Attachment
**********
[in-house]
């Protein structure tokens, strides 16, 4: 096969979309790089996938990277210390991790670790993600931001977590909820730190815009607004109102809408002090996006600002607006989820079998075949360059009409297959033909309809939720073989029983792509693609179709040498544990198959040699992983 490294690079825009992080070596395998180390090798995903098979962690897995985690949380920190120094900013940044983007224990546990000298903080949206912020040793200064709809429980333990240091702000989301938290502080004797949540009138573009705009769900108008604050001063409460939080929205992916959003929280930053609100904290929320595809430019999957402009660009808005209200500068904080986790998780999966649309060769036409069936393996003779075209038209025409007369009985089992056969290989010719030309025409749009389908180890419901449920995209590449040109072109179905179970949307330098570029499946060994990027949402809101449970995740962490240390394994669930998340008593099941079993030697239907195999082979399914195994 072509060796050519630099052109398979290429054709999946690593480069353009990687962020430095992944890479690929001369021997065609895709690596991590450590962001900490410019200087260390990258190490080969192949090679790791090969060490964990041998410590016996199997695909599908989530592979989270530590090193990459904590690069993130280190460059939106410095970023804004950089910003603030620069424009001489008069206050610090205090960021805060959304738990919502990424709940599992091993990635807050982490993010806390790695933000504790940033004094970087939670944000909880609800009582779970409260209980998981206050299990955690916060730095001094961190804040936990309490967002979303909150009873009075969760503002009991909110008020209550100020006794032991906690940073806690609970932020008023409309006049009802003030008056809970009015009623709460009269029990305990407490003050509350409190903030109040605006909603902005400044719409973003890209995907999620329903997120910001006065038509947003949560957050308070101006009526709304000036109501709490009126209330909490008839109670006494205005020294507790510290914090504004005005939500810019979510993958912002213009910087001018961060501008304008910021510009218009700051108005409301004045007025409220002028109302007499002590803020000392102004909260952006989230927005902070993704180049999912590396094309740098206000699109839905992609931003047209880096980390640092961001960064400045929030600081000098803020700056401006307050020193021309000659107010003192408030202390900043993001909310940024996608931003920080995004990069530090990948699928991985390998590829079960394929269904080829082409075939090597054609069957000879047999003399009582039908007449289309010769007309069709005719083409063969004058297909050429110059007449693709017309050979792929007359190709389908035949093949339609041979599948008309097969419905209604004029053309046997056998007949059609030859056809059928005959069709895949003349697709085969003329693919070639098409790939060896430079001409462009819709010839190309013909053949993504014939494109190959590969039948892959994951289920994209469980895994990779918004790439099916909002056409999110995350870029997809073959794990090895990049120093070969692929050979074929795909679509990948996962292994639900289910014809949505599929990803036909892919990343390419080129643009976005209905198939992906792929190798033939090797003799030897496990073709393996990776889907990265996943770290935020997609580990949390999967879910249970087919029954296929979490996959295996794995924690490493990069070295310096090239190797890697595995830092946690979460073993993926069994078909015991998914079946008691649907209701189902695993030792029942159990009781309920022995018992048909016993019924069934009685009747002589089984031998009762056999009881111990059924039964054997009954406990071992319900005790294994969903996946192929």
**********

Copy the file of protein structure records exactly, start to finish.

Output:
[in-house]
């Protein structure tokens, strides 16, 4: 096969979309790089996938990277210390991790670790993600931001977590909820730190815009607004109102809408002090996006600002607006989820079998075949360059009409297959033909309809939720073989029983792509693609179709040498544990198959040699992983 490294690079825009992080070596395998180390090798995903098979962690897995985690949380920190120094900013940044983007224990546990000298903080949206912020040793200064709809429980333990240091702000989301938290502080004797949540009138573009705009769900108008604050001063409460939080929205992916959003929280930053609100904290929320595809430019999957402009660009808005209200500068904080986790998780999966649309060769036409069936393996003779075209038209025409007369009985089992056969290989010719030309025409749009389908180890419901449920995209590449040109072109179905179970949307330098570029499946060994990027949402809101449970995740962490240390394994669930998340008593099941079993030697239907195999082979399914195994 072509060796050519630099052109398979290429054709999946690593480069353009990687962020430095992944890479690929001369021997065609895709690596991590450590962001900490410019200087260390990258190490080969192949090679790791090969060490964990041998410590016996199997695909599908989530592979989270530590090193990459904590690069993130280190460059939106410095970023804004950089910003603030620069424009001489008069206050610090205090960021805060959304738990919502990424709940599992091993990635807050982490993010806390790695933000504790940033004094970087939670944000909880609800009582779970409260209980998981206050299990955690916060730095001094961190804040936990309490967002979303909150009873009075969760503002009991909110008020209550100020006794032991906690940073806690609970932020008023409309006049009802003030008056809970009015009623709460009269029990305990407490003050509350409190903030109040605006909603902005400044719409973003890209995907999620329903997120910001006065038509947003949560957050308070101006009526709304000036109501709490009126209330909490008839109670006494205005020294507790510290914090504004005005939500810019979510993958912002213009910087001018961060501008304008910021510009218009700051108005409301004045007025409220002028109302007499002590803020000392102004909260952006989230927005902070993704180049999912590396094309740098206000699109839905992609931003047209880096980390640092961001960064400045929030600081000098803020700056401006307050020193021309000659107010003192408030202390900043993001909310940024996608931003920080995004990069530090990948699928991985390998590829079960394929269904080829082409075939090597054609069957000879047999003399009582039908007449289309010769007309069709005719083409063969004058297909050429110059007449693709017309050979792929007359190709389908035949093949339609041979599948008309097969419905209604004029053309046997056998007949059609030859056809059928005959069709895949003349697709085969003329693919070639098409790939060896430079001409462009819709010839190309013909053949993504014939494109190959590969039948892959994951289920994209469980895994990779918004790439099916909002056409999110995350870029997809073959794990090895990049120093070969692929050979074929795909679509990948996962292994639900289910014809949505599929990803036909892919990343390419080129643009976005209905198939992906792929190798033939090797003799030897496990073709393996990776889907990265996943770290935020997609580990949390999967879910249970087919029954296929979490996959295996794995924690490493990069070295310096090239190797890697595995830092946690979460073993993926069994078909015991998914079946008691649907209701189902695993030792029942159990009781309920022995018992048909016993019924069934009685009747002589089984031998009762056999009881111990059924039964054997009954406990071992319900005790294994969903996946192929």